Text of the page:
, Volume 8, Issue 1, pp 15-27
Date: 14 Nov 2012

Neuroimmunology of the Atherosclerotic Plaque: A Morphological Approach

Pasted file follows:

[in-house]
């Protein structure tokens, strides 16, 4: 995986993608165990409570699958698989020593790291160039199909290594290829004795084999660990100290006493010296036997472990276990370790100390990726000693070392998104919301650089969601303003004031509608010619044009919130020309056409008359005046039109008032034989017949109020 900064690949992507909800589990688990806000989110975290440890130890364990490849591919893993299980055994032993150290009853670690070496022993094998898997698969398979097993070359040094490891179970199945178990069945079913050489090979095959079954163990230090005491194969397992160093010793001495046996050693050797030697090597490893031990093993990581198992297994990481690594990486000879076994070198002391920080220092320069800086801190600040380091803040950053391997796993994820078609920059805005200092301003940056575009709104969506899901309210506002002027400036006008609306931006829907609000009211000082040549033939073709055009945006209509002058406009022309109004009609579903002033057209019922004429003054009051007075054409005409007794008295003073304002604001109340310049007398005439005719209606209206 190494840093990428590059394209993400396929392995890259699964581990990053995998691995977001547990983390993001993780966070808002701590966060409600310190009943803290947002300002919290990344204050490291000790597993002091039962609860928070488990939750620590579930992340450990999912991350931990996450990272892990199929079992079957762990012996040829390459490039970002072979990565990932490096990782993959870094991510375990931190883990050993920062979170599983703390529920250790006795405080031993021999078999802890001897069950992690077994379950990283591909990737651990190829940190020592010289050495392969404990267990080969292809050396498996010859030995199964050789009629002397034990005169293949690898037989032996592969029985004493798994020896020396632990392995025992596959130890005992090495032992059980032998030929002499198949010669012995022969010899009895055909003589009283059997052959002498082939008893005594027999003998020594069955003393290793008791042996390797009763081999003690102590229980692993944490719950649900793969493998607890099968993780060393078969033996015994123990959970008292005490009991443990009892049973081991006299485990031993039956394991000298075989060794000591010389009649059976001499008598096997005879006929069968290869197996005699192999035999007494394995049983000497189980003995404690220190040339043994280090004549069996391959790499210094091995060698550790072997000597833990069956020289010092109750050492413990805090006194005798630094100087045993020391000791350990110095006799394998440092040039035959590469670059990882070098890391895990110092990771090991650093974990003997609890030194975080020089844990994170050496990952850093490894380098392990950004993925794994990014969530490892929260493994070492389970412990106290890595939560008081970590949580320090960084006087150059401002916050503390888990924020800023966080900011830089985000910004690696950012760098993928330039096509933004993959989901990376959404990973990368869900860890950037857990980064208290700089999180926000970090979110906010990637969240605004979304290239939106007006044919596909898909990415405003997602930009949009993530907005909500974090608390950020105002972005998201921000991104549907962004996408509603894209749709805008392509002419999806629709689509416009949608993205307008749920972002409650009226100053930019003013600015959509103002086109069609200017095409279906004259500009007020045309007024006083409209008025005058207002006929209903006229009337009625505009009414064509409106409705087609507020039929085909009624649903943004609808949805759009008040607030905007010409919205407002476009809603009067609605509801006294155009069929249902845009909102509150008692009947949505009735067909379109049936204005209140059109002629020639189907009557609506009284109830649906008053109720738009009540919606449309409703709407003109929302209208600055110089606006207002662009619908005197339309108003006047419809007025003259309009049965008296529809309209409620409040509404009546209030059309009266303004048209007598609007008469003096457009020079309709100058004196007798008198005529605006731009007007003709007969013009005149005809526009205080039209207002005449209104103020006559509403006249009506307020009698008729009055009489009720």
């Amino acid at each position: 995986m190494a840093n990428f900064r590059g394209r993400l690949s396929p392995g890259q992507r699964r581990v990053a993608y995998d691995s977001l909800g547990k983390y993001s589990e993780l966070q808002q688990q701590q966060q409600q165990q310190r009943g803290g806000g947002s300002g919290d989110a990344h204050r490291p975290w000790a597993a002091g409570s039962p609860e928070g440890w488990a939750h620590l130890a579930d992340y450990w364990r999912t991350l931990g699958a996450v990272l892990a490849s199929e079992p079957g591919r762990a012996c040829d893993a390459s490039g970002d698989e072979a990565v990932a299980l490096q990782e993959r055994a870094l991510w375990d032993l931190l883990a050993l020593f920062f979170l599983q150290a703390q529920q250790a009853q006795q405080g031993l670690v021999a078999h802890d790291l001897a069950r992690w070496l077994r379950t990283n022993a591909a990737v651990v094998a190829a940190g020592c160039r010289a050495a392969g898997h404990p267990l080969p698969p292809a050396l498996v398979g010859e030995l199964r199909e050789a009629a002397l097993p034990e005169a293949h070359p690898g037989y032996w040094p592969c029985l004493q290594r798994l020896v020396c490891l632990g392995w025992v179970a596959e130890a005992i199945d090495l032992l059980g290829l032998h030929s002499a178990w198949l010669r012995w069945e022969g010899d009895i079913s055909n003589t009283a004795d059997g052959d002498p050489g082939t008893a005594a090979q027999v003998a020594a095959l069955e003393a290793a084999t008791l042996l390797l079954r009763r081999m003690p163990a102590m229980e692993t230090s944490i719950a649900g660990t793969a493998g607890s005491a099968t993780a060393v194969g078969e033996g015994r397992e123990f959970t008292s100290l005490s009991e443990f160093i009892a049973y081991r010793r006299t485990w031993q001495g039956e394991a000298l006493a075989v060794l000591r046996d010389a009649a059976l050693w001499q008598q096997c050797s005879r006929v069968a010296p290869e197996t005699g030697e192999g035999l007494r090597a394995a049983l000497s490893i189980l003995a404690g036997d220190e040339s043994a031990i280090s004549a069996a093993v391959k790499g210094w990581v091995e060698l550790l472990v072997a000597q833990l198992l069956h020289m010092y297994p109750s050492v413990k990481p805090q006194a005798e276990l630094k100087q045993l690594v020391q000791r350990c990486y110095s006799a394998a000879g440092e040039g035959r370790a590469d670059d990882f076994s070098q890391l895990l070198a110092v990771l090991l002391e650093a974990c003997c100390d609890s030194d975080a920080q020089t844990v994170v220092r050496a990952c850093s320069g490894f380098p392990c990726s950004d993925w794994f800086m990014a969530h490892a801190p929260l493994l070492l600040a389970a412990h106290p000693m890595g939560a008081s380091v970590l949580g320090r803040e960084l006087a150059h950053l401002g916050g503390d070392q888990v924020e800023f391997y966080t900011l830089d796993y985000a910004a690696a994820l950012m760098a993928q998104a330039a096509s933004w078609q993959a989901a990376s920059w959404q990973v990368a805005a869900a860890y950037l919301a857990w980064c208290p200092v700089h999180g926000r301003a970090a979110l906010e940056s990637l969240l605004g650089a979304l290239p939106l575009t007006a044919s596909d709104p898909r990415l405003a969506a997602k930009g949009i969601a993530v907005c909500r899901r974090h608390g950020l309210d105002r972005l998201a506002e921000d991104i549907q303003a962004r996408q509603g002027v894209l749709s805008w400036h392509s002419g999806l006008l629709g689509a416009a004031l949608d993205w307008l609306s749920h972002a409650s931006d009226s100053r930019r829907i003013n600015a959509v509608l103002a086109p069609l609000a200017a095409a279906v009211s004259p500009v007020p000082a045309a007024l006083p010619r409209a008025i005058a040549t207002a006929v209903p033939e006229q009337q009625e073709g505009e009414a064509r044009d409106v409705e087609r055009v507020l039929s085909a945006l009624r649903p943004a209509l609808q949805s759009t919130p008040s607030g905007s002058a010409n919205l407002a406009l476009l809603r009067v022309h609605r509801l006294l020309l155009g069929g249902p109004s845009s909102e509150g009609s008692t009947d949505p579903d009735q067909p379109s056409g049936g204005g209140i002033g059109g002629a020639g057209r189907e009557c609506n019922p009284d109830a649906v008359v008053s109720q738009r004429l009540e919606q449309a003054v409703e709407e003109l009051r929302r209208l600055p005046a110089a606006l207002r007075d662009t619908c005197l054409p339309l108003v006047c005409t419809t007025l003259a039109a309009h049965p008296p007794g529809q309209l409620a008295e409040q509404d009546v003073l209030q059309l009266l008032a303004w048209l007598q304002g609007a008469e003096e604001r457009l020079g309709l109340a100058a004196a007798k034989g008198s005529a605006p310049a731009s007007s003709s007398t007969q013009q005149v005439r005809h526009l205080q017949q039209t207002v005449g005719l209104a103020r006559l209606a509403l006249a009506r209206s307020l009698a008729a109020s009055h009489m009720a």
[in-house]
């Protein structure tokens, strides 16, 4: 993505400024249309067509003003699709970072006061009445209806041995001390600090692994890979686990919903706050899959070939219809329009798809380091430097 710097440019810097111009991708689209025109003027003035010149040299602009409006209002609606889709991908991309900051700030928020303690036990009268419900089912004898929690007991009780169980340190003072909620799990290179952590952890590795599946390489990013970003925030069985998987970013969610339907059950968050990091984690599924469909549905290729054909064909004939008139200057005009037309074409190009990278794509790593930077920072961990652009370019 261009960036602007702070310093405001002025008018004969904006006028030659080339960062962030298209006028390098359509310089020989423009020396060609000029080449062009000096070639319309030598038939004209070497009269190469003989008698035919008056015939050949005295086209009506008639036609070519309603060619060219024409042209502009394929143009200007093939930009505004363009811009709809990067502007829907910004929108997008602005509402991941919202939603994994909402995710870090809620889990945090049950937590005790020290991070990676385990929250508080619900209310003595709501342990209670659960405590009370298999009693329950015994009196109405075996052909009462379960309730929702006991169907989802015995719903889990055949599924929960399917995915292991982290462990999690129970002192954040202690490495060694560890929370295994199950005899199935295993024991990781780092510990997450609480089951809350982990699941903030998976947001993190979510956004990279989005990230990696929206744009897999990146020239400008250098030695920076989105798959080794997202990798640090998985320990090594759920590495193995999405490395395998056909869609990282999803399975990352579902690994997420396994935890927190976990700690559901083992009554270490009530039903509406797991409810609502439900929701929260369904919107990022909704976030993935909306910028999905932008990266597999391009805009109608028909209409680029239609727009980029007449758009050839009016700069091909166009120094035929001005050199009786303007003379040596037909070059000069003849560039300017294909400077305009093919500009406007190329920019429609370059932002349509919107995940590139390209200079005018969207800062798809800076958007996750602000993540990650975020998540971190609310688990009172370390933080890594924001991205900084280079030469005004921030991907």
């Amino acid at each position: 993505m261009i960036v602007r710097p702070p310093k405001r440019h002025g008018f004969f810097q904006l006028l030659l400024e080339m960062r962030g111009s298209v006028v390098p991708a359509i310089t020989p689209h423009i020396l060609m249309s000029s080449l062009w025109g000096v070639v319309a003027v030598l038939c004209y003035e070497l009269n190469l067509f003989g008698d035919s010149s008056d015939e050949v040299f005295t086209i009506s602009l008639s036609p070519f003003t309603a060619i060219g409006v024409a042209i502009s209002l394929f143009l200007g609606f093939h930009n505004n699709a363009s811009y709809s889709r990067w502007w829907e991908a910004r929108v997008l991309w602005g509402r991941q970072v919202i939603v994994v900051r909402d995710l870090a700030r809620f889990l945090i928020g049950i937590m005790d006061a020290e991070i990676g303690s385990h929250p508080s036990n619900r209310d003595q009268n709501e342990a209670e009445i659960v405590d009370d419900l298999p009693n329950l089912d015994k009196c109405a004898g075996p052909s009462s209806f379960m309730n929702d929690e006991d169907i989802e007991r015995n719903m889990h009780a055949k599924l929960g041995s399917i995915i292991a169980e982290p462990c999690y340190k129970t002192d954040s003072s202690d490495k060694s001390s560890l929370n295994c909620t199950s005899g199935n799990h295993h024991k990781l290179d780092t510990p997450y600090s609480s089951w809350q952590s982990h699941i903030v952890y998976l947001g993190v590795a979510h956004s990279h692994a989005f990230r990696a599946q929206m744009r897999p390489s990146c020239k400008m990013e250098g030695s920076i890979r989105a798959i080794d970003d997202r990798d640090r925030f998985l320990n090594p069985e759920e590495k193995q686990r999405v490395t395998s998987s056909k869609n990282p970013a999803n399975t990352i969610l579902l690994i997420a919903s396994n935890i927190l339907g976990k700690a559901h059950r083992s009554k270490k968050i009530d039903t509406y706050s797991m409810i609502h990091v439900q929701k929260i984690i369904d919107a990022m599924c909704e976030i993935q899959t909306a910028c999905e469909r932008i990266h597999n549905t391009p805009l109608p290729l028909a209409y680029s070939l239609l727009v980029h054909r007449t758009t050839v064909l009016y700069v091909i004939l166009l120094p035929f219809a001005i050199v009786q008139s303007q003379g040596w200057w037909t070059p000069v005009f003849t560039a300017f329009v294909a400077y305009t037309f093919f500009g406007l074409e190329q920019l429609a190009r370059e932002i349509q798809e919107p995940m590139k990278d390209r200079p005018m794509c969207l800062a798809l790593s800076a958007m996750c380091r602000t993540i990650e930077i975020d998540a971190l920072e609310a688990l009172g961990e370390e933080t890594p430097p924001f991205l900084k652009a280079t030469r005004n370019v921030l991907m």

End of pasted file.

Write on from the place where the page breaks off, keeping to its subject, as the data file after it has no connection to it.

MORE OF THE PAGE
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Atherosclerosis is a chronic inflammatory process, lasting for several decades until the onset of its clinical manifestations. The progression of the atherosclerotic lesion to a stable fibrotic plaque, narrowing the vascular lumen, or to a vulnerable plaque leading to main vascular complications, is associated to the involvement of several cell subpopulations of the innate as well as of the adaptive immunity, and to the release of chemokines and pro-inflammatory cytokines. Emerging evidence outlines that the cardiovascular risk is dependent on stress-mediators influencing cell migration and vascular remodeling. The view that atherosclerosis is initiated by monocytes and lymphocytes adhering to dysfunctional endothelial cells is substantiated by experimental and clinical observations. Macrophages, dendritic cells, T and B lymphocytes, granulocytes accumulating into the subendothelial space secrete and are stimulated by soluble factors, including peptides, proteases and cytokines acting synergistically. The final step of the disease, leading to plaque destabilization and rupture, is induced by the release, at the level of the fibrous cap, of metalloproteinases and elastases by the activated leukocytes which accumulate locally. Recruitment of specific cell subpopulations as well as the progression of atherosclerotic lesions towards a stable or an unstable phenotype, are related to the unbalance between pro-atherogenic and anti-atherogenic factors. In this connection stress hormones deserve particular attention, since their role in vascular remodeling, via vascular smooth cell proliferation, as well as in neoangiogenesis, via stimulation of endothelial cell proliferation and migration, has been already established.